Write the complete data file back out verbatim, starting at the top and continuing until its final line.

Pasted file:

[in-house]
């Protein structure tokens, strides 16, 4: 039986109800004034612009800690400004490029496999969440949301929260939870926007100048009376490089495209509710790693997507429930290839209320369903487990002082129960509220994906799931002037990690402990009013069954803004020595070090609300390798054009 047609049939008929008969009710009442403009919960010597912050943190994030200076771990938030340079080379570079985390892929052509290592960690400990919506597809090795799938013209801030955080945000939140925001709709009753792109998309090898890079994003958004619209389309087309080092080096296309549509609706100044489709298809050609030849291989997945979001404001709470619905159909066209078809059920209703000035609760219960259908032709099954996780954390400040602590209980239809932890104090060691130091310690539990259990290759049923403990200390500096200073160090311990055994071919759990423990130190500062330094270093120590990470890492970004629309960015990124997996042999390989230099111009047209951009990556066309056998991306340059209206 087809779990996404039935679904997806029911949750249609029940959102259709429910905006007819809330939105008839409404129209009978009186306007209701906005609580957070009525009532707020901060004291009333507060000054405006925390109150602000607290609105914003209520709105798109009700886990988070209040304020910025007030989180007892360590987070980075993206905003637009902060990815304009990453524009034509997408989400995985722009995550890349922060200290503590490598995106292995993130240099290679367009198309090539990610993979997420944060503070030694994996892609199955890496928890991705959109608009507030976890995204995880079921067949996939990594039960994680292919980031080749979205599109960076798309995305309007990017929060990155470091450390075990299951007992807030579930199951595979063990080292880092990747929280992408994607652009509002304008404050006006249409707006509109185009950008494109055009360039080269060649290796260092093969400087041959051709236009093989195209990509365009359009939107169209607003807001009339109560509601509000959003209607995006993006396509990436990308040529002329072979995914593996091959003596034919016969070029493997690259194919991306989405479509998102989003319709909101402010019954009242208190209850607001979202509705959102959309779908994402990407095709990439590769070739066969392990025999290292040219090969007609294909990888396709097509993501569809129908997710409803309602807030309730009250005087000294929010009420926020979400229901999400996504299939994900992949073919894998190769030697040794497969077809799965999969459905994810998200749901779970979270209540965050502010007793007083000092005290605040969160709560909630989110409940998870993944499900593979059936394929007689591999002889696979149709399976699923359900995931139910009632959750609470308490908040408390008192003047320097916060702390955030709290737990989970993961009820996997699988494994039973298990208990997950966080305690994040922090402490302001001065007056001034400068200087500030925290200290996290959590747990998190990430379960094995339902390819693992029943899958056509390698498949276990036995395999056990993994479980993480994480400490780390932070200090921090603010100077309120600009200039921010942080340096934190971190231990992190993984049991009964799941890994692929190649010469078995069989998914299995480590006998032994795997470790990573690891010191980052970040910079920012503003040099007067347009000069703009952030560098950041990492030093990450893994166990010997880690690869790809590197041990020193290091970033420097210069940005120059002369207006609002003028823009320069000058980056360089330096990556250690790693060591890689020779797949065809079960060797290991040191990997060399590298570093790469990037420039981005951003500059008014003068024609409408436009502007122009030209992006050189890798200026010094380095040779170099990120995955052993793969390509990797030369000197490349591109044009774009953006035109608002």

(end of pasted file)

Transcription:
[in-house]
């Protein structure tokens, strides 16, 4: 039986109800004034612009800690400004490029496999969440949301929260939870926007100048009376490089495209509710790693997507429930290839209320369903487990002082129960509220994906799931002037990690402990009013069954803004020595070090609300390798054009 047609049939008929008969009710009442403009919960010597912050943190994030200076771990938030340079080379570079985390892929052509290592960690400990919506597809090795799938013209801030955080945000939140925001709709009753792109998309090898890079994003958004619209389309087309080092080096296309549509609706100044489709298809050609030849291989997945979001404001709470619905159909066209078809059920209703000035609760219960259908032709099954996780954390400040602590209980239809932890104090060691130091310690539990259990290759049923403990200390500096200073160090311990055994071919759990423990130190500062330094270093120590990470890492970004629309960015990124997996042999390989230099111009047209951009990556066309056998991306340059209206 087809779990996404039935679904997806029911949750249609029940959102259709429910905006007819809330939105008839409404129209009978009186306007209701906005609580957070009525009532707020901060004291009333507060000054405006925390109150602000607290609105914003209520709105798109009700886990988070209040304020910025007030989180007892360590987070980075993206905003637009902060990815304009990453524009034509997408989400995985722009995550890349922060200290503590490598995106292995993130240099290679367009198309090539990610993979997420944060503070030694994996892609199955890496928890991705959109608009507030976890995204995880079921067949996939990594039960994680292919980031080749979205599109960076798309995305309007990017929060990155470091450390075990299951007992807030579930199951595979063990080292880092990747929280992408994607652009509002304008404050006006249409707006509109185009950008494109055009360039080269060649290796260092093969400087041959051709236009093989195209990509365009359009939107169209607003807001009339109560509601509000959003209607995006993006396509990436990308040529002329072979995914593996091959003596034919016969070029493997690259194919991306989405479509998102989003319709909101402010019954009242208190209850607001979202509705959102959309779908994402990407095709990439590769070739066969392990025999290292040219090969007609294909990888396709097509993501569809129908997710409803309602807030309730009250005087000294929010009420926020979400229901999400996504299939994900992949073919894998190769030697040794497969077809799965999969459905994810998200749901779970979270209540965050502010007793007083000092005290605040969160709560909630989110409940998870993944499900593979059936394929007689591999002889696979149709399976699923359900995931139910009632959750609470308490908040408390008192003047320097916060702390955030709290737990989970993961009820996997699988494994039973298990208990997950966080305690994040922090402490302001001065007056001034400068200087500030925290200290996290959590747990998190990430379960094995339902390819693992029943899958056509390698498949276990036995395999056990993994479980993480994480400490780390932070200090921090603010100077309120600009200039921010942080340096934190971190231990992190993984049991009964799941890994692929190649010469078995069989998914299995480590006998032994795997470790990573690891010191980052970040910079920012503003040099007067347009000069703009952030560098950041990492030093990450893994166990010997880690690869790809590197041990020193290091970033420097210069940005120059002369207006609002003028823009320069000058980056360089330096990556250690790693060591890689020779797949065809079960060797290991040191990997060399590298570093790469990037420039981005951003500059008014003068024609409408436009502007122009030209992006050189890798200026010094380095040779170099990120995955052993793969390509990797030369000197490349591109044009774009953006035109608002």